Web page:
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Debates Forum

  1. 27 Dec '10 13:04
    Recent debate about the jury system on another thread has led me to think about the following. In Britain and America criminal trials are decided by a jury of citizens selected at random from the electoral register, with jury service considered a civic duty.

    I wonder what would happen if a similar model was applied to parliament and congress? Citizens would be selected at random to spend a short term as a lay congressman or lay member of parliament. This would apply to a small but significant proportion of congressmen and MPs - say, in the United States, one lay congressman per state, or in Britain, one lay member of parliament per every two counties (which would equate to a little over ten percent of congressional membership and a little under ten percent of British parliamentary membership).

    What would be the effects of such a move?
  2. 27 Dec '10 18:10
    Originally posted by Teinosuke
    Recent debate about the jury system on another thread has led me to think about the following. In Britain and America criminal trials are decided by a jury of citizens selected at random from the electoral register, with jury service considered a civic duty.

    I wonder what would happen if a similar model was applied to parliament and congress? Citizens w ...[text shortened]... r ten percent of British parliamentary membership).

    What would be the effects of such a move?
    You'd have people in Parliament/Congress who wouldn't have the slightest idea of what their job is supposed to be, but would surely seek to address what they see as the concerns of the common people. Predictably these people would be the most parochial in their approach to debates.
  3. 27 Dec '10 18:12
    I would suspect these people are very susceptible to bribes.
  4. 27 Dec '10 18:16
    Originally posted by KazetNagorra
    I would suspect these people are very susceptible to bribes.
    any more than the usual Members of Congress/MPs?
  5. 27 Dec '10 18:20
    Originally posted by generalissimo
    any more than the usual Members of Congress/MPs?
    Yes, because these people wouldn't have a political career to worry about.
  6. Subscriber no1marauder
    It's Nice to Be Nice
    27 Dec '10 19:14
    Originally posted by KazetNagorra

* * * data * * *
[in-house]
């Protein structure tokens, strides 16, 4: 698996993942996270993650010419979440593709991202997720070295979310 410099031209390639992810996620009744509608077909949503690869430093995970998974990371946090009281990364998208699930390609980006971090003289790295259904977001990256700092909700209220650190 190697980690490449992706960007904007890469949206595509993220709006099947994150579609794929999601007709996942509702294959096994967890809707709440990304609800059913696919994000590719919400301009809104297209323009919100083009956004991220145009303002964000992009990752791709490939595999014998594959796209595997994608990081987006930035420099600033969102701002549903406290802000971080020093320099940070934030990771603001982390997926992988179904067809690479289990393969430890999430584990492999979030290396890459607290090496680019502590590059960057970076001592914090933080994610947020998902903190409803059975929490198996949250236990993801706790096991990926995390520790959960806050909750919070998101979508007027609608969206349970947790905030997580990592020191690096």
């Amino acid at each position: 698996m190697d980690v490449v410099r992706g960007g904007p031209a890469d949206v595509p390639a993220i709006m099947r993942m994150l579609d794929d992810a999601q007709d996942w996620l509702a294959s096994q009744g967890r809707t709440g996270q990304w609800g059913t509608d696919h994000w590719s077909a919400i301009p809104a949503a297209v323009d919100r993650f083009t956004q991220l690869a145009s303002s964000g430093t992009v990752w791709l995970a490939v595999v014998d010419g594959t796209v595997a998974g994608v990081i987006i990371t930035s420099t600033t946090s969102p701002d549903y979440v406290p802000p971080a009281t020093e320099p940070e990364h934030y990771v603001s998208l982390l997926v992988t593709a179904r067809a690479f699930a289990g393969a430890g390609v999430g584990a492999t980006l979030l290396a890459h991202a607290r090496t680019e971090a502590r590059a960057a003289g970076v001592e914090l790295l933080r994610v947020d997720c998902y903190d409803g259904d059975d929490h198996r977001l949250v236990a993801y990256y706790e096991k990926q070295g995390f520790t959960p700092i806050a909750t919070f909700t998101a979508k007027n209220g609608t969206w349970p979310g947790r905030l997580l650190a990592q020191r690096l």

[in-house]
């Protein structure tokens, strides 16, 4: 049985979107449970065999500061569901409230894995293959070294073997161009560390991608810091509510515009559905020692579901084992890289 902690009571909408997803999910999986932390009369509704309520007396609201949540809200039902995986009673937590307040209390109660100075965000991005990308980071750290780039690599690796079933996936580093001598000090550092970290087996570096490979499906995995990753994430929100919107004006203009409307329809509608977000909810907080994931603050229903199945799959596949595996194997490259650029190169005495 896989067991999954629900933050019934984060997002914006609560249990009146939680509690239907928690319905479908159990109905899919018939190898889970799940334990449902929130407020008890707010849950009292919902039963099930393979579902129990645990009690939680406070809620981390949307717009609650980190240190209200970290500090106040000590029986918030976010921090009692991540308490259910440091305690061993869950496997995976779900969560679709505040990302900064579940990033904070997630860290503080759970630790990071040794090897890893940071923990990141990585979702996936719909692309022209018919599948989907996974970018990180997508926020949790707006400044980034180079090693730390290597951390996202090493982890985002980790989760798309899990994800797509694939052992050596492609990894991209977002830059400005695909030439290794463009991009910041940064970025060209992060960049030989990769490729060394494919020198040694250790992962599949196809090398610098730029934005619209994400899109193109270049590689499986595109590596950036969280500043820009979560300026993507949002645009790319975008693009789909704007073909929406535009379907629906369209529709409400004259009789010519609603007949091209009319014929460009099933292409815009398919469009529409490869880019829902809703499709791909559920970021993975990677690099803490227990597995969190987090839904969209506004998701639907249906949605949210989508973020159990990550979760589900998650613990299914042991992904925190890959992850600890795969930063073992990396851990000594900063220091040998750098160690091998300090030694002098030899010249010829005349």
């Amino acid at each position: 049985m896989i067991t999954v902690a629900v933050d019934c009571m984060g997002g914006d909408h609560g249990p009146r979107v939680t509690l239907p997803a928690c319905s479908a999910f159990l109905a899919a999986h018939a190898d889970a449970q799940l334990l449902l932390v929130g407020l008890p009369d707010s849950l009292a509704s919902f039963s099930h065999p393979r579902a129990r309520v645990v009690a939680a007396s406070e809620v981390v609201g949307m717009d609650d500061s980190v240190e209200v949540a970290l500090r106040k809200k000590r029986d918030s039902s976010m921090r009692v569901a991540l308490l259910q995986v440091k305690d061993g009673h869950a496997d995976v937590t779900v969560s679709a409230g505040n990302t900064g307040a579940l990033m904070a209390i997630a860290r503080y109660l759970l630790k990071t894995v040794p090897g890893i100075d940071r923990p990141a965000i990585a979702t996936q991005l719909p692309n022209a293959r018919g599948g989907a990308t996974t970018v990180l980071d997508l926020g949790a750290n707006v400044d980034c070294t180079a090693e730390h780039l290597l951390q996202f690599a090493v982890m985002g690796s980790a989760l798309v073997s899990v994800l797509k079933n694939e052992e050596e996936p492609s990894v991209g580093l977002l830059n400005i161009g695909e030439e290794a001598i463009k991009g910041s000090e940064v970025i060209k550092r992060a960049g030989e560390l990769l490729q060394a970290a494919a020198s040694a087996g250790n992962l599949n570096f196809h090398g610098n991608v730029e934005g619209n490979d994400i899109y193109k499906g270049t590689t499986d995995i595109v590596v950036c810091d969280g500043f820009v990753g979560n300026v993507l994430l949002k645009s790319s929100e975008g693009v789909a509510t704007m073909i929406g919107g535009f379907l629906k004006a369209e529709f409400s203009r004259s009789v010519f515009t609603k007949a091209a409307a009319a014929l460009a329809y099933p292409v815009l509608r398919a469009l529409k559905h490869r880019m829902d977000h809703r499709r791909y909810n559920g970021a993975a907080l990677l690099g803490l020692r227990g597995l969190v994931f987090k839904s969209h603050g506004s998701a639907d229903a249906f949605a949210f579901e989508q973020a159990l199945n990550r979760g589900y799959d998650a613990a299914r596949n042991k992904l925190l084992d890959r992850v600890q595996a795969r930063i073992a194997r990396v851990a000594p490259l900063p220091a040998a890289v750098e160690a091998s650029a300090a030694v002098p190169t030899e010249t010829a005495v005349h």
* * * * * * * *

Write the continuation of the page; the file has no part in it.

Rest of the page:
Yes, because these people wouldn't have a political career to worry about.
    They'd have prison to worry about.
  7. 27 Dec '10 19:16 / 1 edit
    Originally posted by no1marauder
    They'd have prison to worry about.
    Yes, of course. It's a problem you can overcome, I simply foresee greater possible issues in this system compared with career politicians.
  8. Subscriber no1marauder
    It's Nice to Be Nice
    27 Dec '10 19:17
    Originally posted by Teinosuke
    Recent debate about the jury system on another thread has led me to think about the following. In Britain and America criminal trials are decided by a jury of citizens selected at random from the electoral register, with jury service considered a civic duty.

    I wonder what would happen if a similar model was applied to parliament and congress? Citizens w ...[text shortened]... r ten percent of British parliamentary membership).

    What would be the effects of such a move?
    Teinosuke: In Britain and America criminal trials are decided by a jury of citizens selected at random from the electoral register, with jury service considered a civic duty.

    This is somewhat incorrect. The actual jury at a trial is not "selected at random" but is the result of the decisions of the prosecutor, defense attorney and judge. The panel itself is "randomly selected" (though how random the selection is has been disputed) but the actual composition of the final jury is not.
  9. Subscriber no1marauder
    It's Nice to Be Nice
    27 Dec '10 19:20
    Originally posted by KazetNagorra
    Yes, of course. It's a problem you can overcome, I simply oversee greater possible issues in this system compared with career politicians.